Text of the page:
This is the cover story from the latest edition of Smith Business Magazine.
Download Fall 2013 Smith Business Magazine PDF.
At first glance, the new dean of the Smith School might strike you as a little laid-back. But don’t let the calm Canadian vibe fool you. The Smith School’s new dean is savvy, ambitious and determined to take the Smith School to the top.
Alexander Triantis, the Smith School’s new dean, has always been a whiz kid. He took his first college-level math class when he was just 13 years old, at the University of Toronto, where his father was a professor of economics. In addition to the partial differential equations, Triantis learned two important things: that he loved math, and that a boy whose voice hasn’t yet changed really stands out in an evening calculus class.
Perhaps it was that sense of being on the outside that gave Triantis his warmly inclusive world view. Ask students or colleagues to describe Alex Triantis, and you’ll hear words like charming, friendly, relaxed, thoughtful, and calm. He has a reputation for being even-keeled. In fact, if he were any more even-keeled, he’d be a schooner.
The other word you’ll hear, over and over again, is smart. Triantis, who graduated from high school at 15 and was teaching college classes by the time he was 25, is a highly respected researcher in the field of financial strategy and valuation. His early love of math led him to study electrical engineering and then get a master’s degree in industrial engineering. While studying for his PhD, he grew fascinated with the complexities of finance, and that’s where his career has focused ever since. His CV is pages and pages long, listing scores of papers published in journals and presented at conferences. He is a top teacher at Smith, having won numerous teaching awards, including the school’s prestigious Krowe Award. Twice. Businessweek named him an outstanding professor at the University of Maryland.
So the new dean of the Smith School is an easygoing, friendly, laid-back, extremely smart guy. If you want to see the calm and composed Dean Triantis light up, though, you just have to get him talking about Smith, and his hopes for the school’s future.
Smith, the Learning Community
Triantis sees Smith as a learning community, one in which faculty, students and the local community have close ties from which they all benefit.
He’s thought a lot about the ways to improve the student experience, informed by his 18 years of teaching Smith students. In the classroom Triantis is a master instructor, infinitely patient as he leads students through complicated financial concepts. “I love teaching,” he says. “I love seeing that connection, when students apply what they’re learning. I love when students come back and say, “Wow, I kind of got it when I was taking your class, but now I’m really using it all the time.” That’s what I’m passionate about.”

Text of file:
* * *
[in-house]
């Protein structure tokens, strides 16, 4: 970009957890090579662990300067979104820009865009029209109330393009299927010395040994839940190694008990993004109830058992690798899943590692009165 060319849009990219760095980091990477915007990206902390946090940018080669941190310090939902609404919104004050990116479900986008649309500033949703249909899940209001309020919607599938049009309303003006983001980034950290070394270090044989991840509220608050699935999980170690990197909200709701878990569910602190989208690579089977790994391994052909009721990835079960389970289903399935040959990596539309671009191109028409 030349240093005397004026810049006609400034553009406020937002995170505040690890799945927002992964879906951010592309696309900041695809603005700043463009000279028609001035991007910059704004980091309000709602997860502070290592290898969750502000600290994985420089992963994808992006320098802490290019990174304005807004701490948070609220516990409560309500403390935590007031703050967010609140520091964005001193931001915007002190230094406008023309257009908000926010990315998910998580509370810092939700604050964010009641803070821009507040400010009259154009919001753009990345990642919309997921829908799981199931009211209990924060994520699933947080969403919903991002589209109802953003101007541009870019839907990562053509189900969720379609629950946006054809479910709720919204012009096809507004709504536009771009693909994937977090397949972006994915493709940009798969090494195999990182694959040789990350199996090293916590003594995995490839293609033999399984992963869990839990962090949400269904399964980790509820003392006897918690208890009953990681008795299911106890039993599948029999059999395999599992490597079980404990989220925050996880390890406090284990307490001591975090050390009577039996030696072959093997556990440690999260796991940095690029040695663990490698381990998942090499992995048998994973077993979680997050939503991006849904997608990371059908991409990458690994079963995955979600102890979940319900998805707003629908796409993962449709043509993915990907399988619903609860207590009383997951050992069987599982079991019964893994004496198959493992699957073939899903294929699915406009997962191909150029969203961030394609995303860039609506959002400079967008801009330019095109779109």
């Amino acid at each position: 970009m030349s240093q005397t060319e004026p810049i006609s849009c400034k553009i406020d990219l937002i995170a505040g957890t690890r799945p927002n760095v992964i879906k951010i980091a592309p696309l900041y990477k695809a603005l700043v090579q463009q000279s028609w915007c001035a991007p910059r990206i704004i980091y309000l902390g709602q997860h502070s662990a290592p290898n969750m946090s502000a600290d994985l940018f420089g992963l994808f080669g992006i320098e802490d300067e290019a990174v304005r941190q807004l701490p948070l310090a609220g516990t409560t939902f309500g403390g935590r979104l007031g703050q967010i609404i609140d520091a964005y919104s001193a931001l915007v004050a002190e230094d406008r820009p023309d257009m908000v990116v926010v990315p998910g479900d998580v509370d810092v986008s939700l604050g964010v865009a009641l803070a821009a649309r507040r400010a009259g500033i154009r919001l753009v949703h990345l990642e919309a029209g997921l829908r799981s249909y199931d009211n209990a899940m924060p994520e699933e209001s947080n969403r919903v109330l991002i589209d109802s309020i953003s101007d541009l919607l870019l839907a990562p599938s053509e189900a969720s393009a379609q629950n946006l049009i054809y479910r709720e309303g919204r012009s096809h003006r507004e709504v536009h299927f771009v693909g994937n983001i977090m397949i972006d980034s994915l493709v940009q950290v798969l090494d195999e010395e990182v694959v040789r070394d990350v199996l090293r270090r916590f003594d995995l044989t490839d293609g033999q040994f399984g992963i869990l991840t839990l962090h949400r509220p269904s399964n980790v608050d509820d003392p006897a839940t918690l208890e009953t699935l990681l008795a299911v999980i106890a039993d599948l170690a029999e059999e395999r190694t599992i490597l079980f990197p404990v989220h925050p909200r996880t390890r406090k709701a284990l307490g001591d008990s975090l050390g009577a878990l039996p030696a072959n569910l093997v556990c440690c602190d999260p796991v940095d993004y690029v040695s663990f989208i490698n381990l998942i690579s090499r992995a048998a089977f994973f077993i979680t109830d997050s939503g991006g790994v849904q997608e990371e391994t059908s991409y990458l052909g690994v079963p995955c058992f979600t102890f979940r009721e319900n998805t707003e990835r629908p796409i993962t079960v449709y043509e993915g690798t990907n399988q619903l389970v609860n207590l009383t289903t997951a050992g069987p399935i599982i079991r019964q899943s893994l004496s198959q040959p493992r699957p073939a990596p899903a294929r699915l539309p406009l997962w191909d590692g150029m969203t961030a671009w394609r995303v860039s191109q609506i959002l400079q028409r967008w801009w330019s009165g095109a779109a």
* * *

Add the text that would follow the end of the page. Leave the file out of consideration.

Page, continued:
Technology is going to be very disruptive to traditional teaching models, says Triantis. Giant online courses now offer functional content to students for free. The upcoming generation of students is accustomed to conducting much of their lives online. It is where they are entertained, informed and socialized. Increasingly, says Triantis, it is also where they expect to learn.
This presents Smith with an opportunity to change how curriculum is delivered, says Triantis. “Lectures are a one-way communication. If we take that one-way communication online — through media like video lectures delivered asynchronously — we can do a lot more with students during our face-to-face time,” he explains. “That would let us deliver much of the functional knowledge online and then spend in-class time working on active learning. Part of my vision is to figure out how we can leverage technology to provide a more challenging, exciting, engaging student experience.”
Less class time on lectures means more class time devoted to experiences that allow students to develop critical thinking and communication skills. Case studies, consulting projects, negotiations and action learning projects give students the opportunity to learn how decisions are made in the real world.
Making the Corporate Connection
Those cases and consulting projects should come from within the business community and, whenever possible, from the companies “in our own neighborhood,” says Triantis.
Smith’s learning community should include strong ties to the corporate community, says Triantis. He would like the school to bring in more business leaders to share their experiences with students in the classroom.
And he’d like to connect students, faculty and executives through more experiential learning projects. He believes they have the potential to transform the way students think about decision-making. Triantis is enthusiastic about the potential of active learning to help students synthesize the many issues that go into corporate decision-making.
“Traditionally, business schools have taught in a way that is very functional. They teach students about analytical techniques in finance or supply chain or marketing, but don’t have decision-making courses that teach you how to integrate the analytics with the ethics, and with the long- and short-term vision of your organization,” says Triantis. “But I think that is changing. We know that simple functional solutions generally don’t work in the real world, so we’re teaching a more systemic approach.”
Students will learn from practitioners, but executives and faculty also have much to learn from each other, Triantis believes. Years of corporate consulting have given Triantis a keen appreciation for the challenges executives face. He has been a sought-after consultant for companies like Morgan Stanley, Dupont, Marriott, Ernst & Young, and Airbus Industrie. He has also taught many executives through the Smith School’s executive education programs. His own research has often revolved around finding solutions to complex corporate problems – for example, the ways that real options can help companies better evaluate their strategic opportunities. Faculty research can be a big boon for corporate leaders, he believes, but only if they are aware that it exists and are able to access it.